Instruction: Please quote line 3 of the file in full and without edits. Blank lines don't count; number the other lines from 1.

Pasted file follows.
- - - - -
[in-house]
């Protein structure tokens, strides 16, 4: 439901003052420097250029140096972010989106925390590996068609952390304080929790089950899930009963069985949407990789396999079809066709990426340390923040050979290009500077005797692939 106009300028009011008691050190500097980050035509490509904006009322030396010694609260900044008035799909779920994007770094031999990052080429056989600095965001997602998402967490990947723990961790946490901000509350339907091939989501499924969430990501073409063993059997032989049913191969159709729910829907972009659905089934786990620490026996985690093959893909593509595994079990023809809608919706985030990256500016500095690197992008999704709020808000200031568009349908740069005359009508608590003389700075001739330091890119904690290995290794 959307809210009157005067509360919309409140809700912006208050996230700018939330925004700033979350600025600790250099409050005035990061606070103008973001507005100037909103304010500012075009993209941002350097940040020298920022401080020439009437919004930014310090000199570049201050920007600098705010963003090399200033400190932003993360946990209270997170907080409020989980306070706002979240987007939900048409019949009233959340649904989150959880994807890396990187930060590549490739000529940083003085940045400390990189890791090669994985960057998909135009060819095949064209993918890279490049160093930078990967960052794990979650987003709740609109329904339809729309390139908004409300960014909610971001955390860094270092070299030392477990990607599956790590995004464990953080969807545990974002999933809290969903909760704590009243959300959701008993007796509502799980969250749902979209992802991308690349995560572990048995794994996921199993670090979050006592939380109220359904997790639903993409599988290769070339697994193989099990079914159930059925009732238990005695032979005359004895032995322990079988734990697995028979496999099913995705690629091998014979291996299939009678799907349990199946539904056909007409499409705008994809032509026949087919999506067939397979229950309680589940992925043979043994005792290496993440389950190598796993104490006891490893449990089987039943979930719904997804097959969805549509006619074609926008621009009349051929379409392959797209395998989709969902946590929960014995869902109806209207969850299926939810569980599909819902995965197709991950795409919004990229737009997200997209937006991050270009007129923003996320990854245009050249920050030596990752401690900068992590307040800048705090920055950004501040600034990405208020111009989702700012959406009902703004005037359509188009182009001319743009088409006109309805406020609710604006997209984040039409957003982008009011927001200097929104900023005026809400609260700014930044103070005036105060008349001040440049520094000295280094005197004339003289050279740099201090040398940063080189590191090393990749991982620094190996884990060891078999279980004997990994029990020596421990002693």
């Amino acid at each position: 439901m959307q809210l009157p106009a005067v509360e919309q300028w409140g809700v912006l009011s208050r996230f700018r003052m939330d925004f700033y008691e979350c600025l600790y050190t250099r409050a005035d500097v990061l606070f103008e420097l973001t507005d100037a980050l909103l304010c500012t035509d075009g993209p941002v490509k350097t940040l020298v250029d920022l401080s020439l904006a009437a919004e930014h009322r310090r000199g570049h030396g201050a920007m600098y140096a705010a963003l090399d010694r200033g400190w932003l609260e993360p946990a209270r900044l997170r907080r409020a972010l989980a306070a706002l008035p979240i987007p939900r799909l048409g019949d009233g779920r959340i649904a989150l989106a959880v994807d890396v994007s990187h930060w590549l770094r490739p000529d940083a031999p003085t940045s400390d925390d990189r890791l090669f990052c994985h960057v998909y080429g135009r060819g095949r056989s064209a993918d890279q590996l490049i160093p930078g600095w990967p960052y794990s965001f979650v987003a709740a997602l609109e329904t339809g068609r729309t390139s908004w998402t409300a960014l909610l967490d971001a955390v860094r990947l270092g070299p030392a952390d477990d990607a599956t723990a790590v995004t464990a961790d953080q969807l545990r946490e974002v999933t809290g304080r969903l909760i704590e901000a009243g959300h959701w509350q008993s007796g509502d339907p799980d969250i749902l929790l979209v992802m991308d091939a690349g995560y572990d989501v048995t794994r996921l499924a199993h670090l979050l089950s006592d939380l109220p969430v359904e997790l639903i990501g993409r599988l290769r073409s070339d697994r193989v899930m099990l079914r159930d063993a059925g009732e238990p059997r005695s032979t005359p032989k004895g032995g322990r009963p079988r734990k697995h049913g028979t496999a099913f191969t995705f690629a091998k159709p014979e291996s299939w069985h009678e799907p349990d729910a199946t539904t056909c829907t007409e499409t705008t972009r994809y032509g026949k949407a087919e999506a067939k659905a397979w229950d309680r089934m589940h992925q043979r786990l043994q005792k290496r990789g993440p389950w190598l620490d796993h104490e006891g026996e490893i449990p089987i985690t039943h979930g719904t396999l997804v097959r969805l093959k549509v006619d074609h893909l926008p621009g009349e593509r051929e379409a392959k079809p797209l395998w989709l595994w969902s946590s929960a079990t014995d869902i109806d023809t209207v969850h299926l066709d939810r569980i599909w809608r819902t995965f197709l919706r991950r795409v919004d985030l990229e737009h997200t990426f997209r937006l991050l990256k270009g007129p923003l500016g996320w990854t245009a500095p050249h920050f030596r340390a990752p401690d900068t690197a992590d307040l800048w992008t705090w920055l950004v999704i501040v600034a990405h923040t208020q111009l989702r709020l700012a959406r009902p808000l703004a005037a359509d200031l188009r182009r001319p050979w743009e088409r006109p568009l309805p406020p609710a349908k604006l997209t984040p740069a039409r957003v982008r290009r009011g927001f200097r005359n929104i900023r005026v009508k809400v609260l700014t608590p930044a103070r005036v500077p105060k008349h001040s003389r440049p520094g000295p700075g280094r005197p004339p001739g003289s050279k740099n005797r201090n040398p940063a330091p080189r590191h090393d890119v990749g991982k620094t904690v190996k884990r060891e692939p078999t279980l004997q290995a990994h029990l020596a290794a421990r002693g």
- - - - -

């Amino acid at each position: 439901m959307q809210l009157p106009a005067v509360e919309q300028w409140g809700v912006l009011s208050r996230f700018r003052m939330d925004f700033y008691e979350c600025l600790y050190t250099r409050a005035d500097v990061l606070f103008e420097l973001t507005d100037a980050l909103l304010c500012t035509d075009g993209p941002v490509k350097t940040l020298v250029d920022l401080s020439l904006a009437a919004e930014h009322r310090r000199g570049h030396g201050a920007m600098y140096a705010a963003l090399d010694r200033g400190w932003l609260e993360p946990a209270r900044l997170r907080r409020a972010l989980a306070a706002l008035p979240i987007p939900r799909l048409g019949d009233g779920r959340i649904a989150l989106a959880v994807d890396v994007s990187h930060w590549l770094r490739p000529d940083a031999p003085t940045s400390d925390d990189r890791l090669f990052c994985h960057v998909y080429g135009r060819g095949r056989s064209a993918d890279q590996l490049i160093p930078g600095w990967p960052y794990s965001f979650v987003a709740a997602l609109e329904t339809g068609r729309t390139s908004w998402t409300a960014l909610l967490d971001a955390v860094r990947l270092g070299p030392a952390d477990d990607a599956t723990a790590v995004t464990a961790d953080q969807l545990r946490e974002v999933t809290g304080r969903l909760i704590e901000a009243g959300h959701w509350q008993s007796g509502d339907p799980d969250i749902l929790l979209v992802m991308d091939a690349g995560y572990d989501v048995t794994r996921l499924a199993h670090l979050l089950s006592d939380l109220p969430v359904e997790l639903i990501g993409r599988l290769r073409s070339d697994r193989v899930m099990l079914r159930d063993a059925g009732e238990p059997r005695s032979t005359p032989k004895g032995g322990r009963p079988r734990k697995h049913g028979t496999a099913f191969t995705f690629a091998k159709p014979e291996s299939w069985h009678e799907p349990d729910a199946t539904t056909c829907t007409e499409t705008t972009r994809y032509g026949k949407a087919e999506a067939k659905a397979w229950d309680r089934m589940h992925q043979r786990l043994q005792k290496r990789g993440p389950w190598l620490d796993h104490e006891g026996e490893i449990p089987i985690t039943h979930g719904t396999l997804v097959r969805l093959k549509v006619d074609h893909l926008p621009g009349e593509r051929e379409a392959k079809p797209l395998w989709l595994w969902s946590s929960a079990t014995d869902i109806d023809t209207v969850h299926l066709d939810r569980i599909w809608r819902t995965f197709l919706r991950r795409v919004d985030l990229e737009h997200t990426f997209r937006l991050l990256k270009g007129p923003l500016g996320w990854t245009a500095p050249h920050f030596r340390a990752p401690d900068t690197a992590d307040l800048w992008t705090w920055l950004v999704i501040v600034a990405h923040t208020q111009l989702r709020l700012a959406r009902p808000l703004a005037a359509d200031l188009r182009r001319p050979w743009e088409r006109p568009l309805p406020p609710a349908k604006l997209t984040p740069a039409r957003v982008r290009r009011g927001f200097r005359n929104i900023r005026v009508k809400v609260l700014t608590p930044a103070r005036v500077p105060k008349h001040s003389r440049p520094g000295p700075g280094r005197p004339p001739g003289s050279k740099n005797r201090n040398p940063a330091p080189r590191h090393d890119v990749g991982k620094t904690v190996k884990r060891e692939p078999t279980l004997q290995a990994h029990l020596a290794a421990r002693g």